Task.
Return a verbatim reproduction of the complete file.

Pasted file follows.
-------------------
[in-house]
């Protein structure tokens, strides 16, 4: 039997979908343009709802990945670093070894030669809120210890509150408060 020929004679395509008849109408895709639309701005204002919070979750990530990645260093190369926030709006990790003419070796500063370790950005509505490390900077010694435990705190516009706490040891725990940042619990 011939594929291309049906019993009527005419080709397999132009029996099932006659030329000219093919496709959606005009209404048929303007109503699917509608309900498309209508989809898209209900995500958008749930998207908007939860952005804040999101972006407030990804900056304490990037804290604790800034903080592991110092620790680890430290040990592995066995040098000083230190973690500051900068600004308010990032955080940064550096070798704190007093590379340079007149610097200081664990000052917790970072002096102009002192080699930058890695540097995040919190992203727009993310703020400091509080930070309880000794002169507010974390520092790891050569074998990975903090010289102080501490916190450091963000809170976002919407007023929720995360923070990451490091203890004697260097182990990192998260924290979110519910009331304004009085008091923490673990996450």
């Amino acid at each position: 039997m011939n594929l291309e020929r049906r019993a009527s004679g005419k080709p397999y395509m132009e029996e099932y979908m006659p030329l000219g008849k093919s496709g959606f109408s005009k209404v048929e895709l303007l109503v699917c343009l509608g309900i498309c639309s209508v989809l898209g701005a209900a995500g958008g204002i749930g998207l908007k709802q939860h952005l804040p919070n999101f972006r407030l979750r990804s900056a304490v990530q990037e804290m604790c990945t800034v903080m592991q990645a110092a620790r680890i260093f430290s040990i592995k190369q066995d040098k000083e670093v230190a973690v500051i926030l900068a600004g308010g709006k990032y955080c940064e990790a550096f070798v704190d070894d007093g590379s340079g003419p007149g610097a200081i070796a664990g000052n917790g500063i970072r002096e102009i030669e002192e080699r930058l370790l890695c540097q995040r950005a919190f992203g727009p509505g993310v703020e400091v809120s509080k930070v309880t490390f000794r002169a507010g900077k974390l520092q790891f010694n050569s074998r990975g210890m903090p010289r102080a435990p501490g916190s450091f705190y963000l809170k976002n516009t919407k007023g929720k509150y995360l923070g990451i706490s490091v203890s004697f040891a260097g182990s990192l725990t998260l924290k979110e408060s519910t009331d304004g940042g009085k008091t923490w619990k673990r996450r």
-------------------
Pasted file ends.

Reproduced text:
[in-house]
């Protein structure tokens, strides 16, 4: 039997979908343009709802990945670093070894030669809120210890509150408060 020929004679395509008849109408895709639309701005204002919070979750990530990645260093190369926030709006990790003419070796500063370790950005509505490390900077010694435990705190516009706490040891725990940042619990 011939594929291309049906019993009527005419080709397999132009029996099932006659030329000219093919496709959606005009209404048929303007109503699917509608309900498309209508989809898209209900995500958008749930998207908007939860952005804040999101972006407030990804900056304490990037804290604790800034903080592991110092620790680890430290040990592995066995040098000083230190973690500051900068600004308010990032955080940064550096070798704190007093590379340079007149610097200081664990000052917790970072002096102009002192080699930058890695540097995040919190992203727009993310703020400091509080930070309880000794002169507010974390520092790891050569074998990975903090010289102080501490916190450091963000809170976002919407007023929720995360923070990451490091203890004697260097182990990192998260924290979110519910009331304004009085008091923490673990996450």
């Amino acid at each position: 039997m011939n594929l291309e020929r049906r019993a009527s004679g005419k080709p397999y395509m132009e029996e099932y979908m006659p030329l000219g008849k093919s496709g959606f109408s005009k209404v048929e895709l303007l109503v699917c343009l509608g309900i498309c639309s209508v989809l898209g701005a209900a995500g958008g204002i749930g998207l908007k709802q939860h952005l804040p919070n999101f972006r407030l979750r990804s900056a304490v990530q990037e804290m604790c990945t800034v903080m592991q990645a110092a620790r680890i260093f430290s040990i592995k190369q066995d040098k000083e670093v230190a973690v500051i926030l900068a600004g308010g709006k990032y955080c940064e990790a550096f070798v704190d070894d007093g590379s340079g003419p007149g610097a200081i070796a664990g000052n917790g500063i970072r002096e102009i030669e002192e080699r930058l370790l890695c540097q995040r950005a919190f992203g727009p509505g993310v703020e400091v809120s509080k930070v309880t490390f000794r002169a507010g900077k974390l520092q790891f010694n050569s074998r990975g210890m903090p010289r102080a435990p501490g916190s450091f705190y963000l809170k976002n516009t919407k007023g929720k509150y995360l923070g990451i706490s490091v203890s004697f040891a260097g182990s990192l725990t998260l924290k979110e408060s519910t009331d304004g940042g009085k008091t923490w619990k673990r996450r």